With 60 percent of its beauty sales done outside North America — 150 countries and territories at last count — The Estée Lauder Cos. Inc. places a strong emphasis on international business. So what keeps the man responsible for overseeing those markets up at night?
“China keeps me up at night,” admitted Cedric Prouvé, group president, international, for The Estée Lauder Cos. Inc. “There are a number of challenges to succeeding in China, but succeeding in China is succeeding globally.” That is not only due to purchases within the country itself, but sales to Chinese consumers in other markets like France, Italy, the U.S. and the U.K.
Prouvé noted that China is an essential market for the company — as for many others — and grew 33 percent in fiscal 2011; Hong Kong grew 22 percent in the same period. “China represents about 4 percent of our overall business, but has contributed 10 percent of our overall growth,” he said, adding that Lauder began focusing heavily on China about 10 years ago. The company distributes 11 brands in China, and those that do best are luxury brands, especially the Estée Lauder brand, Prouvé said. The typical Chinese consumer is “smart, demanding, prefers skin care, which accounts for over 70 percent of our business in China — and uses a complex beauty routine, often as many as seven products, morning and night,” he said.
A successful strategy was to invest a significant amount — “more than we spend in the U.S.,” Prouvé said — in TV advertising, to raise brand awareness. “The more awareness we raise, the more business we will generate,” he said.
Key challenges include acquiring and retaining talent — “probably my number-one concern,” he said. Regulatory matters are another challenge, with the current onerous process for approving the use of new-to-China ingredients in products sold there.
In addition to China, Brazil is a key market for the company and has grown 25 percent in the last year. “Brazil has been a very protected and tricky market, but things are changing,” he said, noting that Lauder entered the country about five years ago. Then and now, Brazilian duties make imported cosmetics out of the price range of many in that country (for instance, a product could be triple the price of what it retails for in the U.S., he said.) As well, Prouvé said, the beauty market is mostly mass and direct-sell. “We need to drive them from mass to prestige,” he said, noting that Brazil is the second- or third-largest beauty country overall in consumption, depending on who you talk to.
Lauder has, in many cases, opened its own stores in Brazil, said Prouvé. E-commerce is another huge opportunity for Lauder in Brazil, he said.
Russia is growing “high double digits,” said Prouvé, and the Middle East, Vietnam, South America and Turkey are also becoming strong players, he said. “I believe Africa also represents a strong opportunity as well,” said Prouvé. India “will take a little more time...MAC is a very strong business in India and we’ve also launched Clinique. It’s not big, but it’s not a drain and we are there for the long term.”
“Azzedine has been one of the biggest influences in my life. He has always been such a strong, loving, fatherly figure to me. I call him Papa. His designs are indescribably unique, they are pieces of art. He knew how to make the female form look its loveliest. I have so many memories of him; my favorite might be during my first show with him in Paris. He liked me and he wanted to help me get more work. He called all his friends at Kenzo and Comme des Garcons, and asked them to book me. They said, ‘But she can’t walk!’ And he said, ‘but she has such a great ass!' His friendship and support has been the great privilege of my career. I can't imagine life without him. Repose en paix mon Papa.” - @stephanieseymour tells @wwd. #wwdfashion (📷: @steveeichner) #alaia #azzedinealaia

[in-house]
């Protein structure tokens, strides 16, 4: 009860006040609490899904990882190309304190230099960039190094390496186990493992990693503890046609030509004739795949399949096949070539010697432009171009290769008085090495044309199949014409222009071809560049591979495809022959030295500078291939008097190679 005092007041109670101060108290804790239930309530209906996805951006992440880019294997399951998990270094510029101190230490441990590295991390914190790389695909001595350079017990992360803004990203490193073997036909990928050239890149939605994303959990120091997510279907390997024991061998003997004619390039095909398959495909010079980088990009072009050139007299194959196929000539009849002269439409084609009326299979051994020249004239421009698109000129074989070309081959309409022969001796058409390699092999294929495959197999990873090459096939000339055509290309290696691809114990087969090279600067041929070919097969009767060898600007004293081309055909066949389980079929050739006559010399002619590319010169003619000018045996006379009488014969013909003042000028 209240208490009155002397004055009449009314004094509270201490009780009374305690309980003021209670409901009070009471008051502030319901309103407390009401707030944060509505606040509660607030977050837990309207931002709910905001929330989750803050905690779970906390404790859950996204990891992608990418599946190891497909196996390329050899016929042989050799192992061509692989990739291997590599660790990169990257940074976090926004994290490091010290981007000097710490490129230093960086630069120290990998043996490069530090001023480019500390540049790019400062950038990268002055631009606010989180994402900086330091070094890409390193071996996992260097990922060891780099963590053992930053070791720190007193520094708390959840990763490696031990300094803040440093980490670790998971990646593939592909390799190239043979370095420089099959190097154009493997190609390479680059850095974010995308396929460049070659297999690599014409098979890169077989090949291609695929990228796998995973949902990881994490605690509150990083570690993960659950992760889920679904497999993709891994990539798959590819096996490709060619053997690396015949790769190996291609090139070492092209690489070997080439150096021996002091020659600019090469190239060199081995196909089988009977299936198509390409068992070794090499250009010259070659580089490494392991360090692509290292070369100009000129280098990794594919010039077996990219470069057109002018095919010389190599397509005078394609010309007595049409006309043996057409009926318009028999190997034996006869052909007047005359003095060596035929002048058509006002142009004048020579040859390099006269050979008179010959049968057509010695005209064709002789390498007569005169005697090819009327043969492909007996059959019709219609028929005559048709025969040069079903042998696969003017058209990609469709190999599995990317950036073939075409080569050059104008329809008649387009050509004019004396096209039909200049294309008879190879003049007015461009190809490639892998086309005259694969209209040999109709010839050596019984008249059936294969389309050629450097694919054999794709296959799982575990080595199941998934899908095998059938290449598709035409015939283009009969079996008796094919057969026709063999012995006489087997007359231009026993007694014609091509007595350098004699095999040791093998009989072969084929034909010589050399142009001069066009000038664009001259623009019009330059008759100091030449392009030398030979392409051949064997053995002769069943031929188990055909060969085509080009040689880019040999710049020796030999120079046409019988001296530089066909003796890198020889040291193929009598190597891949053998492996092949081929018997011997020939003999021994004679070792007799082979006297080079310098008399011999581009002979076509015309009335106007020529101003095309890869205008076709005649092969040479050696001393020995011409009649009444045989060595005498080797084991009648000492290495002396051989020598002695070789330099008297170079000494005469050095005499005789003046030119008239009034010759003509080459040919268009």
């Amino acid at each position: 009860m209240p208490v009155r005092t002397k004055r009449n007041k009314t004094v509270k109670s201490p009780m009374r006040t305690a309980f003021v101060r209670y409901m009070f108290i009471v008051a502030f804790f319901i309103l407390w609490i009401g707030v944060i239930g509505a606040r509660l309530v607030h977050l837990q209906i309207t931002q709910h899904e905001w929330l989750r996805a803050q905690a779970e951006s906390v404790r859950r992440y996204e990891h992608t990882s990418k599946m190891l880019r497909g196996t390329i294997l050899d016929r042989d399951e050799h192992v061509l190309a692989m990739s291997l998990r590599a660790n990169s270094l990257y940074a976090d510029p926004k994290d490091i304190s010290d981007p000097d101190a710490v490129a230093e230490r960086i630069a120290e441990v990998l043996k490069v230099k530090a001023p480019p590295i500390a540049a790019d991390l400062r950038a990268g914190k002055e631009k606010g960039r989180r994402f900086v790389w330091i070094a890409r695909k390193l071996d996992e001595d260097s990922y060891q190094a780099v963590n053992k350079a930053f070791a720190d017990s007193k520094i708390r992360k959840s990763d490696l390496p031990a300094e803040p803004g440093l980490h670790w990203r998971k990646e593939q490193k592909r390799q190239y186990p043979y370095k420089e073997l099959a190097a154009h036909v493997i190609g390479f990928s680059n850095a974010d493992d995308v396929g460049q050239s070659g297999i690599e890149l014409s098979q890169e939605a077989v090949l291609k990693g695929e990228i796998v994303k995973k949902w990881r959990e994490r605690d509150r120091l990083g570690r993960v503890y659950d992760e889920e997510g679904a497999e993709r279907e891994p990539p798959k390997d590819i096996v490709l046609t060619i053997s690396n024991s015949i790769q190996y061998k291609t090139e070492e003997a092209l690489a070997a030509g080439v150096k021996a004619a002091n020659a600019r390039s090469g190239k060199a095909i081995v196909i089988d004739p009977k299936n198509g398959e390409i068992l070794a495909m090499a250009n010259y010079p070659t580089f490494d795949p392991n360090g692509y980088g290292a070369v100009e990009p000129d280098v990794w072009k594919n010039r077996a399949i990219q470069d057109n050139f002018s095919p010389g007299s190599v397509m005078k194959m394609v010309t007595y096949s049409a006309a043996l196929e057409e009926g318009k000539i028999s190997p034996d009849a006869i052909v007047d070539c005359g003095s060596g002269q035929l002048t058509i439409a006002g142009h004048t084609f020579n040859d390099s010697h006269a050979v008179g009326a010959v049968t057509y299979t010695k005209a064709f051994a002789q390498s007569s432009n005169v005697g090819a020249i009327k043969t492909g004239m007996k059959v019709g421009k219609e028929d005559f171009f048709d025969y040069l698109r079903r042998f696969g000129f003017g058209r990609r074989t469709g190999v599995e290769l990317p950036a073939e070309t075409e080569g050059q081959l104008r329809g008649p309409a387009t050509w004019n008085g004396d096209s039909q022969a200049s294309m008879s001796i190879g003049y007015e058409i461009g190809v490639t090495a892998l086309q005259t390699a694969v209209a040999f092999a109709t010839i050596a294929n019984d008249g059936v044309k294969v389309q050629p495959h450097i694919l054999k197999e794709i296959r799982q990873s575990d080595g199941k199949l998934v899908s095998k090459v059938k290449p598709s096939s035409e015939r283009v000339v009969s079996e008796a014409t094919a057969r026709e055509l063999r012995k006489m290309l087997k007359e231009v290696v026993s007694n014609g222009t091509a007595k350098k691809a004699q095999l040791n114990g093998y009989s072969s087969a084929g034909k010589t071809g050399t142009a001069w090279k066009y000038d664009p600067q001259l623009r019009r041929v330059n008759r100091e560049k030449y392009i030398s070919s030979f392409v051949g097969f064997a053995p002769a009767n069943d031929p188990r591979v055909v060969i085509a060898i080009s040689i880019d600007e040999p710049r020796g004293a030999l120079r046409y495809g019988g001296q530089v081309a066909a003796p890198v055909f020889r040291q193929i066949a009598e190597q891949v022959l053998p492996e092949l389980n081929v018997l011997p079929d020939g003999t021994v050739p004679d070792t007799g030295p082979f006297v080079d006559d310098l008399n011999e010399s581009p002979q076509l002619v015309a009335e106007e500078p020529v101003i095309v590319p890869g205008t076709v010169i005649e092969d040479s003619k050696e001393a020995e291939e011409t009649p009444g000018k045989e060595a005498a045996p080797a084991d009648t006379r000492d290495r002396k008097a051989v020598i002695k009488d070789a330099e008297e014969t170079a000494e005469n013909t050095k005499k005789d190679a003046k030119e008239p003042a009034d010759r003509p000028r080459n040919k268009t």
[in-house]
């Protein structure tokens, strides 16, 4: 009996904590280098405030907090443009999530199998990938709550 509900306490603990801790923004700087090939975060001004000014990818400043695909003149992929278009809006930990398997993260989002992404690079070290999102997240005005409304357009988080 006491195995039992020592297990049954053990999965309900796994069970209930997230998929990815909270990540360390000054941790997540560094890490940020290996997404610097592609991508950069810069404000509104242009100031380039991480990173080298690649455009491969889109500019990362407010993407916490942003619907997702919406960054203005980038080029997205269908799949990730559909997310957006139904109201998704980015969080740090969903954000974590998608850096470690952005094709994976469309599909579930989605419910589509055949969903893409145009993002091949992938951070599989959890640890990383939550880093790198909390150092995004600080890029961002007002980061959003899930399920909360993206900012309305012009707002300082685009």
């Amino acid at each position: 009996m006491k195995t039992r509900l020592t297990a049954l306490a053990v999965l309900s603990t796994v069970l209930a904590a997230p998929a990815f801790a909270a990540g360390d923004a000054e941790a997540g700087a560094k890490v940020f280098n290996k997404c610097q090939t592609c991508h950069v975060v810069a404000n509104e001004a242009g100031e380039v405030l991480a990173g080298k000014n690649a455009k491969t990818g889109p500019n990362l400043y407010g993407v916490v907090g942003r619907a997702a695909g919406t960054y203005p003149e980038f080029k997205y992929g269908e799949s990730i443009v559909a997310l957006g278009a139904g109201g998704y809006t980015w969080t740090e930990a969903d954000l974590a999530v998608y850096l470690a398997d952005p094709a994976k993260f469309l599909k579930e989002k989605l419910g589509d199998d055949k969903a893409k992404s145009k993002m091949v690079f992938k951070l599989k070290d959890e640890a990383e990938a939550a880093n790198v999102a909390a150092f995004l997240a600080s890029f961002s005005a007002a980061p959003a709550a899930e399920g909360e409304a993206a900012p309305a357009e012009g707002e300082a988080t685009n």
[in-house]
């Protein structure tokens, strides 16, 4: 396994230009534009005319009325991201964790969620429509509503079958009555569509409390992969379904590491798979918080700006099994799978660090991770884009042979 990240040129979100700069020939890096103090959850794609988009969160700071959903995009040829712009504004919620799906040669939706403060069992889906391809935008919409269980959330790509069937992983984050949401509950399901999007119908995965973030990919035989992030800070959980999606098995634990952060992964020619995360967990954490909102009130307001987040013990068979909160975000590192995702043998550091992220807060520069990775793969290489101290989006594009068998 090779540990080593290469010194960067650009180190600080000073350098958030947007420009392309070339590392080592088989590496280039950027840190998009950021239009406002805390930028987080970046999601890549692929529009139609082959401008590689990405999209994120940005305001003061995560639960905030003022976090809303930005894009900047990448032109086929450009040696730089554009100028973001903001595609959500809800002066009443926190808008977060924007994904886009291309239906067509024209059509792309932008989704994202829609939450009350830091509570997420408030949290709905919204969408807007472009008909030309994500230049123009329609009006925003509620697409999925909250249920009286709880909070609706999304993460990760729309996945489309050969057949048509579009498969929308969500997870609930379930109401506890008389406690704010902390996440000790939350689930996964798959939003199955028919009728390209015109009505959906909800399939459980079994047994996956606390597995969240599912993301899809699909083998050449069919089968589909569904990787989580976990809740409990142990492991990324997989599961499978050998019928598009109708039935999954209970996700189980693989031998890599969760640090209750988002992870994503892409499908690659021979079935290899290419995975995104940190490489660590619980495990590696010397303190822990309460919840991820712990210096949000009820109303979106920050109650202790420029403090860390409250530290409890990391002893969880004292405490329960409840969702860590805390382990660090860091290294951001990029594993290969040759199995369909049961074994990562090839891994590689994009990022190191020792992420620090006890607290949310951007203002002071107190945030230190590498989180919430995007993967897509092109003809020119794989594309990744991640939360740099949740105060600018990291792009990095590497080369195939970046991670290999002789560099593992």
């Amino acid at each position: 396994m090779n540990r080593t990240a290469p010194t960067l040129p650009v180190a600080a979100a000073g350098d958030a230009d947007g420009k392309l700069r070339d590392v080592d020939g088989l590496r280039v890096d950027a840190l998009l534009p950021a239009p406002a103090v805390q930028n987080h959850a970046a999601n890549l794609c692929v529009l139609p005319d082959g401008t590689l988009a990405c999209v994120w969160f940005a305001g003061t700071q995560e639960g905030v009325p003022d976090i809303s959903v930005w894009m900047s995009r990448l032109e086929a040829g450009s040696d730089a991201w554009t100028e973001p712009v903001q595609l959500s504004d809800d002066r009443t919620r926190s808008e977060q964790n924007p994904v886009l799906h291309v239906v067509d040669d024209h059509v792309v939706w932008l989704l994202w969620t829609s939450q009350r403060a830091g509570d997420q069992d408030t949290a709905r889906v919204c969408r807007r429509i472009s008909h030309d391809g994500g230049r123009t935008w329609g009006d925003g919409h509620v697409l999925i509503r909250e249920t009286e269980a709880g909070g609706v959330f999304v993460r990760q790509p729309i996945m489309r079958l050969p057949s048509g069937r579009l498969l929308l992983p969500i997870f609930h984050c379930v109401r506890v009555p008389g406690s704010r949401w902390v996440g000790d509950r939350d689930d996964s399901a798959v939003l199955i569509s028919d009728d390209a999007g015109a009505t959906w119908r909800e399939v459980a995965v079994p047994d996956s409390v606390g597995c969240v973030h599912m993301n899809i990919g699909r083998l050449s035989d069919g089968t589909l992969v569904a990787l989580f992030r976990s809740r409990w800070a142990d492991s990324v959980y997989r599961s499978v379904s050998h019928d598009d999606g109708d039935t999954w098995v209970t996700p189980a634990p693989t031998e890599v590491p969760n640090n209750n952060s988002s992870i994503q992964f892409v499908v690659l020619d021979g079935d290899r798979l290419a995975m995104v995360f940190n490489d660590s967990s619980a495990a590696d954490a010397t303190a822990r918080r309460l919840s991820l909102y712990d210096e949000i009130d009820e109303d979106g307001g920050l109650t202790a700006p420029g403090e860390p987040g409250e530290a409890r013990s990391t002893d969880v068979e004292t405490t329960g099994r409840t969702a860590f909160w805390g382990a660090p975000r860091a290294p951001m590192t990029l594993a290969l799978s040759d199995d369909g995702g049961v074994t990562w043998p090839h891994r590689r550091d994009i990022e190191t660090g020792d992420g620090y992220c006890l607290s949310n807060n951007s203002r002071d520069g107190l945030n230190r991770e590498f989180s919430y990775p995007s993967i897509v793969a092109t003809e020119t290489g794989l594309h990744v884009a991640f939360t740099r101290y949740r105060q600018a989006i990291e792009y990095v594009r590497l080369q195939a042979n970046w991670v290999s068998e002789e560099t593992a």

Azzedine Alaïa, flanked by two of his closest friends, models Stephanie Seymour and Naomi Campbell.
He designed Seymour’s dress for her 1995 wedding to Peter Brant, and treated Campbell (who famously called him Papa), like a daughter. For more on the legendary designer, tap the link in bio. #wwdfashion #alaia #azzedinealaia
Azzedine Alaïa's “I-did-it-my-way” ethos stood out starkly at a time when brands are experimenting with consumer-facing fashion shows, coed formats and trans-seasonal collections – anything to perk up lackluster sales of ready-to-wear in an age of Insta-everything. “It’s not creation anymore. This becomes a purely industrial approach,” the late designer told WWD in an interview last year. “But anyway, the rhythm of collections is so stupid. It’s unsustainable. There are too many collections.” Read more about the iconic designer’s life and work on wwd.com, link in bio. #wwdfashion #azzedinealaia (📷: @WWD Archive, 1986) #alaia
Sneaker reselling app @goat’s latest exhibit, "The Greatest: New York," tells the story of New York's sneaker culture. To celebrate the exhibit, an intimate crowd gathered on Thursday night at the pop-up gallery space, located at Platform in Culver City, to hear guest speaker and illustrator @esymai talk about her own rise in streetwear and women in the business. "For me I'm just someone who is creative. I like to create things," said Chang. #wwdfashion
Azzedine Alaïa, one of the most iconic couturiers of the modern era whose body-con designs defined Eighties fashion, has died in Paris. The diminutive Tunisian-born designer, known for his structured knitted dresses with fitted waists and impeccably cut, figure-hugging second skin silhouettes was deeply admired by his peers, and counted supermodel Naomi Campbell - his adoptive daughter - among his inner circle, one of a gang of glamazons including Farida Khelfa, Carla Bruni and Stephanie Seymour who became ambassadors of his style. (📷: Alexandre Guirkinger) #wwdblast